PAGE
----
At some point in late 1977 or early 1978, Mandel pitched the idea of a dedicated race handicapping computer to Mattel Electronics. Rochlis approved the project. To create the actual handicapping program, Mandel worked with another Bill: Dr. William L. Quirin, an associate professor of mathematics and computer science at Adelphi University in New York City. Quirin had made a name for himself as an expert in using computers to analyze race handicapping. His first of several books on the subject, Winning at the Races: Computer Discoveries in Thoroughbred Handicapping came out in 1979.

Mandel was already familiar with Quirin’s work and the two men developed a handicapping algorithm that would fit on a single microprocessor–specifically, a TMS1100 microprocessor from Texas Instruments. The 4-bit CPU came with 2 KB of on-board ROM and just 64 bytes of RAM. It was a popular choice in the late 1970s for handheld calculators and various home electronic games, such as Milton Bradley’s Simon.

Mandel and Quirin shared authorship on the eventual patent filed for what they described as an “electronic horse race analyzer.” A separate patent was filed by Mandel and Mattel designer Ted Mayer, who created the case design for the device. (Mayer is probably best known for his work on the original “Masters of the Universe” toy line for Mattel.) The finished product was dubbed the Mattel Horse Race Analyzer.

Who Knew That a Horse Race Could Be So Complicated?

So how did the Mattel Horse Race Analyzer work? The basic idea was for the user to enter information about an upcoming race using data from the Daily Racing Form (DRF), a popular tabloid newspaper that covered the sport. The user would start by entering some basic information about the race, such as the amount of the purse (prize money), distance, and the starting position of each horse. For each horse entered, the user would then need to input a variety of statistics, including the days since their last race, the number of races since there last layoff of at least 30 days, their two-year performance record, and so on.

As you can imagine, this process could be quite tedious. A number of reviews pointed out it could take upwards of 20 minutes to enter all of the necessary information. This made the Analyzer somewhat impractical to use at the track, particularly since there was typically only about 20 minutes between races.

Once all the data was entered, the Analyzer then used Bill Quirin’s algorithm to produce “ratings” for the top four horses. These ratings purported to measure the projected speed of each horse relative to the others entered in the race. The horses were displayed one-by-one starting with the horse predicted to finish first. After the player cycled through all of the horses, the Analyzer’s memory would clear.

Mattel Executive Probably Oversold This One

The earliest mention I found in the press for the Horse Race Analyzer was in the January 14, 1980, Chicago Tribune. At the winter Consumer Electronics Show that month, Mattel announced the Analyzer would soon be available for around $100. Maurice Zolotow later wrote that Mattel only showed a a “mockup” at CES and no actual demonstration units were made available.

A few weeks later, Mattel Electronics president Jeffrey Rochlis told the Fort Worth Star-Telegram that the Horse Race Analyzer had been tested on more than 500 races–and the computer selected the top-three finishers correctly 57 percent at the time. Rochlis even claimed that if bettors followed the device’s picks they would see a net return of about 15 or 16 percent, which he noted was a better rate of return than you could get from U.S. treasury bills. Another Mattel executive was quick to point out, however, that the company was not promoting the Horse Race Analyzer as a “get-rich-quick scheme” or gambling device, the latter of which was illegal in Texas.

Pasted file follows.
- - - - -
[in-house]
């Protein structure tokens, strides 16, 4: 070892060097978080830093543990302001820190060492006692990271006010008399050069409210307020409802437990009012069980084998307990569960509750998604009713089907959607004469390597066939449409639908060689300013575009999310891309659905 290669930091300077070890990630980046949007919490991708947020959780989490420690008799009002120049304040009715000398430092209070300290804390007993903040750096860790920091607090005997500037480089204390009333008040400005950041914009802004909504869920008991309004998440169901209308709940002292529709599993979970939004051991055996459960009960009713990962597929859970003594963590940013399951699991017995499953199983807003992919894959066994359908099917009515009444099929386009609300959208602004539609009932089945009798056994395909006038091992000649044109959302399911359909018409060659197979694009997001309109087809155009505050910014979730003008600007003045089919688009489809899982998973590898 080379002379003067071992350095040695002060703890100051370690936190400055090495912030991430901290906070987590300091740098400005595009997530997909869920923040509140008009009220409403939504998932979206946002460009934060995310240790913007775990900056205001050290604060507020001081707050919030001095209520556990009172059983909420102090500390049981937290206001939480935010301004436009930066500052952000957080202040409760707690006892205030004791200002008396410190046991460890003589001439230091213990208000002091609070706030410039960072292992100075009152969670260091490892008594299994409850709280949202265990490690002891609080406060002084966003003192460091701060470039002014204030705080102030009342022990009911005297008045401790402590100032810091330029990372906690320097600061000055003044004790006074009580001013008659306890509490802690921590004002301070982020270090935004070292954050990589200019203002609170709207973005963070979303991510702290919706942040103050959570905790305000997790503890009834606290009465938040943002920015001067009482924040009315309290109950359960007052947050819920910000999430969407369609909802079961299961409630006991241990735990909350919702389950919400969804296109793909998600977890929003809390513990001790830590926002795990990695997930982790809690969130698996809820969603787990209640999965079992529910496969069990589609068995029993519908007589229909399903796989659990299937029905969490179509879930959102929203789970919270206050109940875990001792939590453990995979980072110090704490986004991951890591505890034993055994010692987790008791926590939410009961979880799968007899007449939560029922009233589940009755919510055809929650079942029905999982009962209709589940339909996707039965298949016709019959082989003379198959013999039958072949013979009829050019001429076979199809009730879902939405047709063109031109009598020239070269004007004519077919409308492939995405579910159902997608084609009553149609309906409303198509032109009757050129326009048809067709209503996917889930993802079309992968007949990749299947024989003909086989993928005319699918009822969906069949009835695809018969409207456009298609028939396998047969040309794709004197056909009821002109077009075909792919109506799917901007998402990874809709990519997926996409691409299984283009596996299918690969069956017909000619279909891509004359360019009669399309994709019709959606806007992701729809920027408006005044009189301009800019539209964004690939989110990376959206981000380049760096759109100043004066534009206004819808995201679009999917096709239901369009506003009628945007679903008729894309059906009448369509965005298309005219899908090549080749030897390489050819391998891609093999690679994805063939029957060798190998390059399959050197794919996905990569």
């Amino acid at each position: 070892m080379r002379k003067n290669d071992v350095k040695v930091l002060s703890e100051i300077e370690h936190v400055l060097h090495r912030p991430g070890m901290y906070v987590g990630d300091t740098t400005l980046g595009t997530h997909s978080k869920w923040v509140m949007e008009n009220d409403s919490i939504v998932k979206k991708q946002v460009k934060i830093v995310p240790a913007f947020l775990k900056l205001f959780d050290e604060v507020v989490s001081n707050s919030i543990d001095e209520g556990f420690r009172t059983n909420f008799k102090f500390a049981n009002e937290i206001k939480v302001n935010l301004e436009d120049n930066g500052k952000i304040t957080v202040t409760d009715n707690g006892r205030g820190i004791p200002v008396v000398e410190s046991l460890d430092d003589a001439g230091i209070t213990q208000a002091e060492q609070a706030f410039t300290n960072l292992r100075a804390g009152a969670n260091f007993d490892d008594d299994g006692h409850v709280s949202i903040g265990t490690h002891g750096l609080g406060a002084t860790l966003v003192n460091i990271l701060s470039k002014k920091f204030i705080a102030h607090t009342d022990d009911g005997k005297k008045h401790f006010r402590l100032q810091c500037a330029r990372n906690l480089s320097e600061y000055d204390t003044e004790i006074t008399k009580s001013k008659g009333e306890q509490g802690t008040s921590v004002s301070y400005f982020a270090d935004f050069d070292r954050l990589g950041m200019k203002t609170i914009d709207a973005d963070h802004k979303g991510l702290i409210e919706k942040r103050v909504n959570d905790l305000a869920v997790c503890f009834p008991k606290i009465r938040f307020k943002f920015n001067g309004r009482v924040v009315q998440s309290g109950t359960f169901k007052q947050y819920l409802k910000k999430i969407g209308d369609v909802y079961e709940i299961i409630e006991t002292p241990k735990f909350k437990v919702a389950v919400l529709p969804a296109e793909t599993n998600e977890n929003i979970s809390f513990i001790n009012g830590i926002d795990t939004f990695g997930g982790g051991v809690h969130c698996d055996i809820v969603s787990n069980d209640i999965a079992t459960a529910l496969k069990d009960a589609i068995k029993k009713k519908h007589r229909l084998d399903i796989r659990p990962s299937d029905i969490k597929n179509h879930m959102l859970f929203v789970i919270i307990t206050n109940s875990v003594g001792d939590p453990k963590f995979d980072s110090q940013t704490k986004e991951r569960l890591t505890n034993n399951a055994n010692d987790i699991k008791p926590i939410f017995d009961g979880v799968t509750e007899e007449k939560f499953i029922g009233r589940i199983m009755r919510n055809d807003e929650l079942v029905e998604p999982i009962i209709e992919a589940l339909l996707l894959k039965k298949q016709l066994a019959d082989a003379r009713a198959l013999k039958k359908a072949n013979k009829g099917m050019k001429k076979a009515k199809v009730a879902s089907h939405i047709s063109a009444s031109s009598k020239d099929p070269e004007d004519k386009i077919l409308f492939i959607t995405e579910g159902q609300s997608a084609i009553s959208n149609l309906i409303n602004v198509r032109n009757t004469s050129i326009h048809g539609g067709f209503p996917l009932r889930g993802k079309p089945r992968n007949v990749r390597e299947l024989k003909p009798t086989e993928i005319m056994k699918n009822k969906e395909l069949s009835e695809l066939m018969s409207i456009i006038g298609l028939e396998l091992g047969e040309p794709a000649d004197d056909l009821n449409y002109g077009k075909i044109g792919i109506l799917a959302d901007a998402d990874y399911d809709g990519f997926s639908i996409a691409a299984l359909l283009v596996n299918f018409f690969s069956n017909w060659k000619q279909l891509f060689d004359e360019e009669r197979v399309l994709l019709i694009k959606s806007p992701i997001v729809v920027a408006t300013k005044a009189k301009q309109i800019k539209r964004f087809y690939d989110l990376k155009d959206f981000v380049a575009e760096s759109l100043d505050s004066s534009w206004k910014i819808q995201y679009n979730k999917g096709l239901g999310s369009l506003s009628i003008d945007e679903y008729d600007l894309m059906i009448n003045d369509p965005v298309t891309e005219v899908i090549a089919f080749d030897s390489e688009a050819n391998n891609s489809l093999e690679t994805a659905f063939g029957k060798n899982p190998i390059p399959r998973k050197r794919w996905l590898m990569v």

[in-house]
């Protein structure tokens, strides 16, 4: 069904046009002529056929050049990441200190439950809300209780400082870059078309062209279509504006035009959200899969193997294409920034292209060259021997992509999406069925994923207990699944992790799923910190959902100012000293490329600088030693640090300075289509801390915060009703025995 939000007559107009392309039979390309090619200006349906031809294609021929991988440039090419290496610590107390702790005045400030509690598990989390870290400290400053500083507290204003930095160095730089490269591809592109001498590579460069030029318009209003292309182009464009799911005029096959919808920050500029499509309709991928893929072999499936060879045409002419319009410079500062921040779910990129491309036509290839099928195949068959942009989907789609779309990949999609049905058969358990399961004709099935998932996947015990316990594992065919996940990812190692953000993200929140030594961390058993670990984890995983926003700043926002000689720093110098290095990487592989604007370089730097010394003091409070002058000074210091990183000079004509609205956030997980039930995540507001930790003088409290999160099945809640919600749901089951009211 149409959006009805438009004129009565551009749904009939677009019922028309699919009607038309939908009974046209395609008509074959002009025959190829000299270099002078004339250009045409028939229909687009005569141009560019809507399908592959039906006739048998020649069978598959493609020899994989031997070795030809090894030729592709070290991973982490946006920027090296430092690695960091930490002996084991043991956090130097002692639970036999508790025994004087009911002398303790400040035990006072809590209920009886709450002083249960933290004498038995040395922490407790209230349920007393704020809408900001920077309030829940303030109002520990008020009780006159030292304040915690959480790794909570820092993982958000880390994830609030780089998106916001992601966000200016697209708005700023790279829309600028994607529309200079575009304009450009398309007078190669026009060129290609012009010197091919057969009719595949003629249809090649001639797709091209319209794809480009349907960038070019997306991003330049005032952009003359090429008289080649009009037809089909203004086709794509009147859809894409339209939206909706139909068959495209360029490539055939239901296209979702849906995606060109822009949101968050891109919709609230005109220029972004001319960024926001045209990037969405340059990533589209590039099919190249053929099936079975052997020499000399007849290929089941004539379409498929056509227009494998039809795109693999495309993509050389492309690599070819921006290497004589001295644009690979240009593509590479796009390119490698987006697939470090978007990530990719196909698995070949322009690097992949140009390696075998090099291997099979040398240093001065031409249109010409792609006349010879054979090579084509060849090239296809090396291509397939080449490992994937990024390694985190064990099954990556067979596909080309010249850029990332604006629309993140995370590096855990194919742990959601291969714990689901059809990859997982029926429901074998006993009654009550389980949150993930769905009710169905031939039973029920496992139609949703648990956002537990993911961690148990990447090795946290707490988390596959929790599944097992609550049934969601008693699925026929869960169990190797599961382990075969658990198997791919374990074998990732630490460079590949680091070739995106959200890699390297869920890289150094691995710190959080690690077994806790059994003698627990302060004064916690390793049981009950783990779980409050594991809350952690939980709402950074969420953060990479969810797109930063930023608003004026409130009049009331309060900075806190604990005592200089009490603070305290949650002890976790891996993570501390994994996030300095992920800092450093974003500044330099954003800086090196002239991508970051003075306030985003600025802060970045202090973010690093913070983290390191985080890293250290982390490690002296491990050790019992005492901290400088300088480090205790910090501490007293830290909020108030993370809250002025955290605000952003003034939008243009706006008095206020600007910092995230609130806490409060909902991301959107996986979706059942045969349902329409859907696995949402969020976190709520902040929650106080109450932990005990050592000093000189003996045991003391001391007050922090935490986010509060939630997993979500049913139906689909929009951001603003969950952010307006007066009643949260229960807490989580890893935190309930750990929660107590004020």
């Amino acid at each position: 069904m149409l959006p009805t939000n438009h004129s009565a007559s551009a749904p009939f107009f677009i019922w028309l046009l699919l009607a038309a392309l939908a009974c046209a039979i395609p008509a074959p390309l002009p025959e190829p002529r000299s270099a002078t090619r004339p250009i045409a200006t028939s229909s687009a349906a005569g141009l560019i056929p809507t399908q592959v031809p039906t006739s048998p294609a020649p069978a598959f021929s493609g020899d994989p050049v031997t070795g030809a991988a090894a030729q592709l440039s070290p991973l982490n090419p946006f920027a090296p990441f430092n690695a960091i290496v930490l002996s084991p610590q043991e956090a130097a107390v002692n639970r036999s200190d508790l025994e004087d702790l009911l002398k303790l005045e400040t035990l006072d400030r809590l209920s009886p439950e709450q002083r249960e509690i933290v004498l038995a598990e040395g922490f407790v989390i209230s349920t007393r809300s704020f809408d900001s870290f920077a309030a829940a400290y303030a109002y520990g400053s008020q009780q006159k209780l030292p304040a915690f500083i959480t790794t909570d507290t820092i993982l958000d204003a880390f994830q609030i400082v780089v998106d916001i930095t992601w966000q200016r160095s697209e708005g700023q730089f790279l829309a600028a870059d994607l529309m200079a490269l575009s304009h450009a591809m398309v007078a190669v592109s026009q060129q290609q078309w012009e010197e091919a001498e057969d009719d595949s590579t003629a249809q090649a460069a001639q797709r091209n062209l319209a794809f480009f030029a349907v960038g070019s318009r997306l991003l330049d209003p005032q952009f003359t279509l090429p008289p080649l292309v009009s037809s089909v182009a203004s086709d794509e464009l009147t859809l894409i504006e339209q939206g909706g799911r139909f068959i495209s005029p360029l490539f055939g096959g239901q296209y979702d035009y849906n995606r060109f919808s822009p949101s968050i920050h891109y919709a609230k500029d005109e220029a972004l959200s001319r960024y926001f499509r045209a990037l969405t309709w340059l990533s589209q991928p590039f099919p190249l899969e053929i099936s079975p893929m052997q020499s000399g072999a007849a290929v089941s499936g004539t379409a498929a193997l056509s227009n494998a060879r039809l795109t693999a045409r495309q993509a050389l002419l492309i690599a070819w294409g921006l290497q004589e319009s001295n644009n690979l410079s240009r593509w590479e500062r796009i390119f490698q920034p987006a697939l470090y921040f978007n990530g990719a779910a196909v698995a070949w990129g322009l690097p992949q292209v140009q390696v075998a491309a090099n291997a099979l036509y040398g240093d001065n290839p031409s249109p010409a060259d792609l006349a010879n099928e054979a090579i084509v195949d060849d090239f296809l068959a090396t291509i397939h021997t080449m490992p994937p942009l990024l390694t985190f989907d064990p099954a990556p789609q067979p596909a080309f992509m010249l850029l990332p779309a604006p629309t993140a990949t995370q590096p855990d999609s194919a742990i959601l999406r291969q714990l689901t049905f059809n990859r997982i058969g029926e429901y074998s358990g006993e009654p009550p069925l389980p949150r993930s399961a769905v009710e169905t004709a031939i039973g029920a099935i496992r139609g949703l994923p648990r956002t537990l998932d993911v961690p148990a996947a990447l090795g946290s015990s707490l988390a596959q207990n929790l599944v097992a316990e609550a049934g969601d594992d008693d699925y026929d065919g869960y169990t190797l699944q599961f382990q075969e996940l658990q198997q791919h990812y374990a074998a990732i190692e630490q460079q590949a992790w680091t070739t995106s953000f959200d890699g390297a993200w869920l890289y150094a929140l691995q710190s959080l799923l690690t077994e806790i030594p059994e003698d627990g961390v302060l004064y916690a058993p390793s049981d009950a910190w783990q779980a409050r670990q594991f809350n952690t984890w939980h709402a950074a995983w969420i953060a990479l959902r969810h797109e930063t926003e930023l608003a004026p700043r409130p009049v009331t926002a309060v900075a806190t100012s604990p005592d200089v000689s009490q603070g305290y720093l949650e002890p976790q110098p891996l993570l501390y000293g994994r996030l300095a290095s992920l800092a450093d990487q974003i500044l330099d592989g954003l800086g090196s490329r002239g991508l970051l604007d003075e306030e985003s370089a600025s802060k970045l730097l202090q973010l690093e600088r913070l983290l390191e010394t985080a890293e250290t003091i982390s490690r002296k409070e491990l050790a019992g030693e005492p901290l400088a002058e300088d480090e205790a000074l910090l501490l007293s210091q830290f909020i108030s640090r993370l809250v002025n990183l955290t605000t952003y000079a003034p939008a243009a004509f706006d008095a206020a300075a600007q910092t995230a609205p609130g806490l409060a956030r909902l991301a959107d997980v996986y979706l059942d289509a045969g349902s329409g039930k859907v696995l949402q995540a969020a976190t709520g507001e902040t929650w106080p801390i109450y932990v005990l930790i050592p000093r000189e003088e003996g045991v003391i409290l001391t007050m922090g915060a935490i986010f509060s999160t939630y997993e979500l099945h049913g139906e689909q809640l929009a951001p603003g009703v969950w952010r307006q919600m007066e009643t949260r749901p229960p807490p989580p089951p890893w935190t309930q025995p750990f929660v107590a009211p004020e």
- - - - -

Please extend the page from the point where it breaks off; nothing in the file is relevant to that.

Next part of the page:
Still, Rochlis continued to make claims that people would make money using the Horse Race Analyzer. He told Wall Street Journal reporter Steve Sansweet in June 1980, “The significance of this product is that it works, that you win money on it,” and that “greed is the key word” when it came to Mattel’s marketing of its newest electronic handheld product.

Mattel started advertising the Horse Race Analyzer around July 1980, which suggests that’s when the product officially released. The advertising emphasized the supposed “accuracy” of the Analyzer’s recommendations (see below).

As previously noted, Jeffrey Rochlis claimed the Analyzer picked the top-three finishers 57 percent of the time. This figure was rounded up to 60 percent in the early advertising. But Mattel latter focused on a 90-percent accuracy rate in selecting the top-four horses, a figure supposedly backed by real-world testing conducted by the independent National Consumer Testing Institute. Longtime Washington Post horse racing writer Andrew Beyer called BS on this in an August 1980 column:

Mattel expected to get results that would be the basis for a powerful advertising campaign. But when the Institute delivered its results, informed sources say the Mattel people were surprised and chagrined. They had to be. In 1,000 races, the Analyzer had selected 221 winners.

Considering that public favorites win 33 percent of the time, picking 22 percent isn’t much of an achievement. It would be a tolerable result only if the Analyzer were selecting a lot of long-priced winners. But people who have used the device say it gives them mostly short-priced horses.

The most significant statistic from the 1,000-race test would be the net profit or loss from a $2 win bet on all the Analyzer’s selections. The fact that Mattel never cites such a figure presumably is significant. Instead, advertisements trumpet such meaningless statistics as the fact that one out of three highest-rated horses finishes first, second or third 90 percent of the time. Probably every threadbare tout-sheet seller outside the gates of Timonium could make the same claim.

Indeed, one unidentified handicapper succinctly told Knight-Ridder’s Maryjean Wall in June 1981, “Any experienced bettor can eliminate a field down to four live horses, so what’s the point?”

Analyzer Failed to Predict Drop In Its Own Purse

My guess is that most experienced horse bettors saw little point in the Mattel Horse Race Analyzer. I could not locate any sales figures for the device. But going through newspaper advertisements from the time, you can see how quickly prices plummeted as Mattel clearly over-estimated consumer demand for what was essentially a niche calculator.